Bird 301 - Pelagic Cormorant
The day started off like all the other days that involved hiking out to the Toleak Beach on the Washington Coast with no idea that we’d soon be finding our first beach cast bird of the survey. After a hearty breakfast we fill backpacks, tightened boots and eyed the weather report. We had actually delayed our hike by a day do to heavy rain and winds the day before but a bit of blue sky was peeking through the clouds and we crossed our fingers we might end the day somewhat dry.
It’s a bit of an ordeal to get our our COASST assigned beach; but the pure wildness and beauty of the place keeps bringing us back. Once we had rested a bit on the driftwood we started our process of surveying the beach. The first thing we do is pace off the different sections that make up a typical beach; surf, wrack, bare, and vegetation zones. Once that’s recorded we then start down the beach for 1km looking for any signs of beach cast birds.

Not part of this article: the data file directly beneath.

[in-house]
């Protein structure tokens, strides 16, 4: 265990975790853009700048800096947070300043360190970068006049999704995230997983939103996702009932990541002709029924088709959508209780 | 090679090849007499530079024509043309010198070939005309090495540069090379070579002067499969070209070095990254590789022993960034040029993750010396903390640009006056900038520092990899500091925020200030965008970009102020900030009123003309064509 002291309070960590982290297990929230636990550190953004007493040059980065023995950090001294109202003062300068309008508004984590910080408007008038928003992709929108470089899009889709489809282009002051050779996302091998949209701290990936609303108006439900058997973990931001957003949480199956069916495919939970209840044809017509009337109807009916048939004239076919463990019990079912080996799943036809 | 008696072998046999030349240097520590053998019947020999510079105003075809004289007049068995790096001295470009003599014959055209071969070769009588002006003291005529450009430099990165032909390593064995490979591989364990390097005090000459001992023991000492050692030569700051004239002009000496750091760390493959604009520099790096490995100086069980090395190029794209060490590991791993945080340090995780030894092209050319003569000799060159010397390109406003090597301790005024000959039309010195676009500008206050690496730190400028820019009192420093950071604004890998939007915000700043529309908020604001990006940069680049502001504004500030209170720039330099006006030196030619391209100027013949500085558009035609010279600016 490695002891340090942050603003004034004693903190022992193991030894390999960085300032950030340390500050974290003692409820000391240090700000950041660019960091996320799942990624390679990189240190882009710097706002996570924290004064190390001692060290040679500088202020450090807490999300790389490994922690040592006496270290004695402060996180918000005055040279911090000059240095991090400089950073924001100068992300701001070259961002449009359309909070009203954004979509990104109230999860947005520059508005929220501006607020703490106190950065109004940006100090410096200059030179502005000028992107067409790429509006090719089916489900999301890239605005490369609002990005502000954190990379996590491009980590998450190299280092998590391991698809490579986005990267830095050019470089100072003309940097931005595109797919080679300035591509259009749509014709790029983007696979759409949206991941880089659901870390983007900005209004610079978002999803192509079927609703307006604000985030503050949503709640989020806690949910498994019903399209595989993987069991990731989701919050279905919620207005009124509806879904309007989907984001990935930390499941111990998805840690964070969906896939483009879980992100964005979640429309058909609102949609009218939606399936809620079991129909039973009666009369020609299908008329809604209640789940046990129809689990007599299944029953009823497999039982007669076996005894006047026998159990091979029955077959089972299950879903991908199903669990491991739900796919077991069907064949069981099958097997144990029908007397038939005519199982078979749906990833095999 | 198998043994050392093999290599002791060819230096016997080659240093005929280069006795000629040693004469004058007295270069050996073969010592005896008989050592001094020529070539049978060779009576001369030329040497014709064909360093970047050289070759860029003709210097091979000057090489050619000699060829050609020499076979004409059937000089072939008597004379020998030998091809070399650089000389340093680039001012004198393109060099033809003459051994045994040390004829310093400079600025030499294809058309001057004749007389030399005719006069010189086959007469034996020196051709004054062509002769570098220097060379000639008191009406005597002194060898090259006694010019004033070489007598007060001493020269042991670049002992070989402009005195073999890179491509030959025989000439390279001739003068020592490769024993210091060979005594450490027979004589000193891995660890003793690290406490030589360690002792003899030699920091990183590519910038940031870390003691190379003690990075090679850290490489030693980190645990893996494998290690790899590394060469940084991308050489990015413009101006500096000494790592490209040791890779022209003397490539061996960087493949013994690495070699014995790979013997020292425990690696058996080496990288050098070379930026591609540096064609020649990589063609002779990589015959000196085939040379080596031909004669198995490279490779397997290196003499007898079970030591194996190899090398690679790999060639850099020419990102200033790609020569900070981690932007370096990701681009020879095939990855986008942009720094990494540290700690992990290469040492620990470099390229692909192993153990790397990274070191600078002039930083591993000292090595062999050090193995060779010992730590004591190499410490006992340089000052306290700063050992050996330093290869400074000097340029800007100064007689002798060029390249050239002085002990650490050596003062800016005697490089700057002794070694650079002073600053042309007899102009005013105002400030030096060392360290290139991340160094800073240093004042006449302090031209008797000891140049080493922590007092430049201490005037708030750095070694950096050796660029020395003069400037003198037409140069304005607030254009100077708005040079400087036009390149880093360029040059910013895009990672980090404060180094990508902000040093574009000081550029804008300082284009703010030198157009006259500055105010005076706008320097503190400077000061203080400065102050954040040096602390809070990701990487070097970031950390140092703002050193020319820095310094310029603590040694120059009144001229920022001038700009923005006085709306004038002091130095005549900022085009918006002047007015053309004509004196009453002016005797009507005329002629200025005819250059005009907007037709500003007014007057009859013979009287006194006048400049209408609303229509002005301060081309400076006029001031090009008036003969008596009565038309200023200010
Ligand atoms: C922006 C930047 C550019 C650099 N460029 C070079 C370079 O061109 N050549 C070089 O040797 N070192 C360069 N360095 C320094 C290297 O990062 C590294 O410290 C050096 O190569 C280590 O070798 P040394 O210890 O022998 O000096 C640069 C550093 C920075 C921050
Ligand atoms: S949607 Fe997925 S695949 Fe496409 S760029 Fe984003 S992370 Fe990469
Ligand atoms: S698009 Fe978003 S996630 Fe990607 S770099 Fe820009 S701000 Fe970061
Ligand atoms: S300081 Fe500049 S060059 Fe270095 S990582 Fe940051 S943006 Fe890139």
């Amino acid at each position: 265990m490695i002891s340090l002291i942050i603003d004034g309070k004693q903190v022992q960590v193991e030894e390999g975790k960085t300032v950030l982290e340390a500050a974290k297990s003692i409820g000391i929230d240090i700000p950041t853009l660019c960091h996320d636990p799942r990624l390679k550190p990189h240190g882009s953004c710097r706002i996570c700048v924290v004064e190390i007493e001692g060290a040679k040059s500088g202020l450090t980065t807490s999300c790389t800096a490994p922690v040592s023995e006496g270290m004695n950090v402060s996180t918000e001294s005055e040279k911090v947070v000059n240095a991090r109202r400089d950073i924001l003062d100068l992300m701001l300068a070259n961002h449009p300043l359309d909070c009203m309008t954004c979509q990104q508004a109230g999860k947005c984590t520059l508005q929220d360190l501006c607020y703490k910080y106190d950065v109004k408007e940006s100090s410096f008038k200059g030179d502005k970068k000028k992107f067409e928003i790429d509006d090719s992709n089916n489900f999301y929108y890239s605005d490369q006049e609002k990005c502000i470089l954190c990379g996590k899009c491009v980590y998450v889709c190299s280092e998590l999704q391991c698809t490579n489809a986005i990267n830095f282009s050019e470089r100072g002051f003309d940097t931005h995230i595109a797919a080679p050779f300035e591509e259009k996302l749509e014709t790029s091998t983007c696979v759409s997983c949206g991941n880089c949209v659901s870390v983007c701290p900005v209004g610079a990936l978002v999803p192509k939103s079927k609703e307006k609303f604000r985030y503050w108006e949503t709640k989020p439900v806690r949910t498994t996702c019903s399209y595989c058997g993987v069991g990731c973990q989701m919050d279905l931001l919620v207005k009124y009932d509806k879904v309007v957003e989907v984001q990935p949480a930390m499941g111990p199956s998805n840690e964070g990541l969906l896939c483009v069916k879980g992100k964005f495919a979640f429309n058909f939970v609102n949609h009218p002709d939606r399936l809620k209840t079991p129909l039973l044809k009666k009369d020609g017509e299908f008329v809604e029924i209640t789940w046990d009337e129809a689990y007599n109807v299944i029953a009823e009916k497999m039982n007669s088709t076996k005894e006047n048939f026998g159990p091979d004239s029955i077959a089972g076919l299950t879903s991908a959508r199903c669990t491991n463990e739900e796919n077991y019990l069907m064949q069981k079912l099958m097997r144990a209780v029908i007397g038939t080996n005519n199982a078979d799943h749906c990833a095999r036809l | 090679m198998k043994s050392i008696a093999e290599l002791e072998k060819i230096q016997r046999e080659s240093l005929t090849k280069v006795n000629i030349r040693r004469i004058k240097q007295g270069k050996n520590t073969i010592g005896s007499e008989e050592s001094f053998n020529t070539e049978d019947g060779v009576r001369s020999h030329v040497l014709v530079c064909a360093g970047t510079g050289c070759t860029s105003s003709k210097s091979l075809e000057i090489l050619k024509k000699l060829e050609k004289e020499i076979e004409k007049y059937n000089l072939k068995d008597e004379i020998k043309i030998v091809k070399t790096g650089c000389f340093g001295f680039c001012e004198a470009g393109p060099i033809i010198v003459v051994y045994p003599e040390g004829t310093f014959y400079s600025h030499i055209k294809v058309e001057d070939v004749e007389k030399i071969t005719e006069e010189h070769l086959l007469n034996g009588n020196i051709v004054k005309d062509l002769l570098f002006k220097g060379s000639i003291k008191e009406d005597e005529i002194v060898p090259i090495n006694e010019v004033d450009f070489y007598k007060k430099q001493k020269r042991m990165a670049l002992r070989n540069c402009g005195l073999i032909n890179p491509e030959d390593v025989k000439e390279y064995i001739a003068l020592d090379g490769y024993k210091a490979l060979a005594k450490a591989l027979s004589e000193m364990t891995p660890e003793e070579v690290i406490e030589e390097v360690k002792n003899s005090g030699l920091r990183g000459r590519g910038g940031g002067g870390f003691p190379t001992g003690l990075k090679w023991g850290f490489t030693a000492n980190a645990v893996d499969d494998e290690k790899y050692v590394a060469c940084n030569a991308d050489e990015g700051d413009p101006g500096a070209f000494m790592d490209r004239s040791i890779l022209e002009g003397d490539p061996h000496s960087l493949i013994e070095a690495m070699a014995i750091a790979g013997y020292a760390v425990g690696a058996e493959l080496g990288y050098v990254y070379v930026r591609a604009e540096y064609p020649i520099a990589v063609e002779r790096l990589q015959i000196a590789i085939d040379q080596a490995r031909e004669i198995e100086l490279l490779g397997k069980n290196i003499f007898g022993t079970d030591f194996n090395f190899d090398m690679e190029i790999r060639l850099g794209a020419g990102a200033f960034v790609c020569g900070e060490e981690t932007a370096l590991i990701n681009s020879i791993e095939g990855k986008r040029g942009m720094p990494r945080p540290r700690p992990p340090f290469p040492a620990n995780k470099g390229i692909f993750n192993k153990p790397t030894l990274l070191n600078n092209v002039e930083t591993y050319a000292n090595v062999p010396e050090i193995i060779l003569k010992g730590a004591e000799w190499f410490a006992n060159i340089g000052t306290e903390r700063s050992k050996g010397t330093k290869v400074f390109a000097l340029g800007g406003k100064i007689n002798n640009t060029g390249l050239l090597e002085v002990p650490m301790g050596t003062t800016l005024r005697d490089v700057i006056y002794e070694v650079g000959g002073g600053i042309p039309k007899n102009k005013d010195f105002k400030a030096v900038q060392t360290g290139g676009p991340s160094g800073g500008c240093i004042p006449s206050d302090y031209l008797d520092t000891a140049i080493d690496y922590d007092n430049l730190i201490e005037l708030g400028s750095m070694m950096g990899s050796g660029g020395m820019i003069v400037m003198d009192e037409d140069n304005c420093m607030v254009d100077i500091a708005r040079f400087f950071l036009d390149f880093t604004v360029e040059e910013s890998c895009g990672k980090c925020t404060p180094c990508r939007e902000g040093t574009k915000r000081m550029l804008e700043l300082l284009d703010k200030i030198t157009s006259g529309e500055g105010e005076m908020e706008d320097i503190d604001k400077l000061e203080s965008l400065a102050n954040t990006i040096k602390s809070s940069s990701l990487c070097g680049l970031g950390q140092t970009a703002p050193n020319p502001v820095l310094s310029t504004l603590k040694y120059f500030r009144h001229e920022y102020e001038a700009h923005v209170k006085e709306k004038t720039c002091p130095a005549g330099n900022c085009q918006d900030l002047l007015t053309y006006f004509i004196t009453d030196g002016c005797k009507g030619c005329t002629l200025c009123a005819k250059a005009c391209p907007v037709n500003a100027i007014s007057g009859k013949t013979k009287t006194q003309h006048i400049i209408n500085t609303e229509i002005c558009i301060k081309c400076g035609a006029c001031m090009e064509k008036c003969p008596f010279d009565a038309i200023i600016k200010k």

You can imagine our surprise when we found our first bird right there in the wrack line even before we had a chance to pace off our sections. It took me a few moment to even comprehend what was need to be done next. Eventually our training kicked in and we started measuring a photographing key areas of the bird.
We started the measuring and photographing process anew. In the past I have found it incredibly difficult to differentiate the various species of gulls we have here in Washington. Of course the advantage of working with dead birds is you can measure them with ease.
The other advantage we had was our COASST field guide which walks you right through the identification process. It this case #302 turned out to be a Glaucous-Winged Gull (Larus glaucescens).
This all actually took place during our September survey. We went back for our October survey but storms kept us off the beach so we weren’t able to see what became of #301 and #302. Given that the storm surges comes all the way up the beach to the driftwood zone; which is full of massive and large amounts, I’m not hopeful that we’ll see our birds again but if we do I’ll pass that on.